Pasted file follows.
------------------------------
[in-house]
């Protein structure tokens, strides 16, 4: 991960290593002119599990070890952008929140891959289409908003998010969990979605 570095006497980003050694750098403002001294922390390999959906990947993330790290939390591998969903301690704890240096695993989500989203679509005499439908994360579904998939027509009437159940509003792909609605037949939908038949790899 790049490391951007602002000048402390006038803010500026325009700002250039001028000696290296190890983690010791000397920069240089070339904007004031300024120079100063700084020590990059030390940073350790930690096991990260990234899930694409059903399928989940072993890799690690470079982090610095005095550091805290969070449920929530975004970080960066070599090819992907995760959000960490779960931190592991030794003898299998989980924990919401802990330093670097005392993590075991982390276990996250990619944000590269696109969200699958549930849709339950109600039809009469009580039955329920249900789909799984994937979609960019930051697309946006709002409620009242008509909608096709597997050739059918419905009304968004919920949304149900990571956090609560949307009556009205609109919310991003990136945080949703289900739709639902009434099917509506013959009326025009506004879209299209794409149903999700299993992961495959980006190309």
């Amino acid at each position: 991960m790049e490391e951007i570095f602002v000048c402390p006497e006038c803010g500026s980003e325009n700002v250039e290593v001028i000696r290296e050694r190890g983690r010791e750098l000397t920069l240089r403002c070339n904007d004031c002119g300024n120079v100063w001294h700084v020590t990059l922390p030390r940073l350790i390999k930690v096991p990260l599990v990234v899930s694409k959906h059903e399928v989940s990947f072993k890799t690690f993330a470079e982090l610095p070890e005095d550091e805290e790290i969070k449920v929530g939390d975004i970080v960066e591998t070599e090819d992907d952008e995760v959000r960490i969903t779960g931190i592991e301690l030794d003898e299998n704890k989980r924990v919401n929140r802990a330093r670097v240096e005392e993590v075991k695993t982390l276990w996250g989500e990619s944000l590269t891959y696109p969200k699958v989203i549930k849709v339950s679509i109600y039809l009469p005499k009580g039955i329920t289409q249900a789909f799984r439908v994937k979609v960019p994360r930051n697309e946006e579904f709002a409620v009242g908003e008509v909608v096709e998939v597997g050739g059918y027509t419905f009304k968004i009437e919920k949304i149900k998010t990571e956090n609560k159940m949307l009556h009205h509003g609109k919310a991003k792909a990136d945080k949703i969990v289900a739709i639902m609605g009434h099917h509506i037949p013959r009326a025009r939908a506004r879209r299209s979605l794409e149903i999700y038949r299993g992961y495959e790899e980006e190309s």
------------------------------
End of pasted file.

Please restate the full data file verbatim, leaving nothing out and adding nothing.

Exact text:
[in-house]
């Protein structure tokens, strides 16, 4: 991960290593002119599990070890952008929140891959289409908003998010969990979605 570095006497980003050694750098403002001294922390390999959906990947993330790290939390591998969903301690704890240096695993989500989203679509005499439908994360579904998939027509009437159940509003792909609605037949939908038949790899 790049490391951007602002000048402390006038803010500026325009700002250039001028000696290296190890983690010791000397920069240089070339904007004031300024120079100063700084020590990059030390940073350790930690096991990260990234899930694409059903399928989940072993890799690690470079982090610095005095550091805290969070449920929530975004970080960066070599090819992907995760959000960490779960931190592991030794003898299998989980924990919401802990330093670097005392993590075991982390276990996250990619944000590269696109969200699958549930849709339950109600039809009469009580039955329920249900789909799984994937979609960019930051697309946006709002409620009242008509909608096709597997050739059918419905009304968004919920949304149900990571956090609560949307009556009205609109919310991003990136945080949703289900739709639902009434099917509506013959009326025009506004879209299209794409149903999700299993992961495959980006190309």
């Amino acid at each position: 991960m790049e490391e951007i570095f602002v000048c402390p006497e006038c803010g500026s980003e325009n700002v250039e290593v001028i000696r290296e050694r190890g983690r010791e750098l000397t920069l240089r403002c070339n904007d004031c002119g300024n120079v100063w001294h700084v020590t990059l922390p030390r940073l350790i390999k930690v096991p990260l599990v990234v899930s694409k959906h059903e399928v989940s990947f072993k890799t690690f993330a470079e982090l610095p070890e005095d550091e805290e790290i969070k449920v929530g939390d975004i970080v960066e591998t070599e090819d992907d952008e995760v959000r960490i969903t779960g931190i592991e301690l030794d003898e299998n704890k989980r924990v919401n929140r802990a330093r670097v240096e005392e993590v075991k695993t982390l276990w996250g989500e990619s944000l590269t891959y696109p969200k699958v989203i549930k849709v339950s679509i109600y039809l009469p005499k009580g039955i329920t289409q249900a789909f799984r439908v994937k979609v960019p994360r930051n697309e946006e579904f709002a409620v009242g908003e008509v909608v096709e998939v597997g050739g059918y027509t419905f009304k968004i009437e919920k949304i149900k998010t990571e956090n609560k159940m949307l009556h009205h509003g609109k919310a991003k792909a990136d945080k949703i969990v289900a739709i639902m609605g009434h099917h509506i037949p013959r009326a025009r939908a506004r879209r299209s979605l794409e149903i999700y038949r299993g992961y495959e790899e980006e190309s």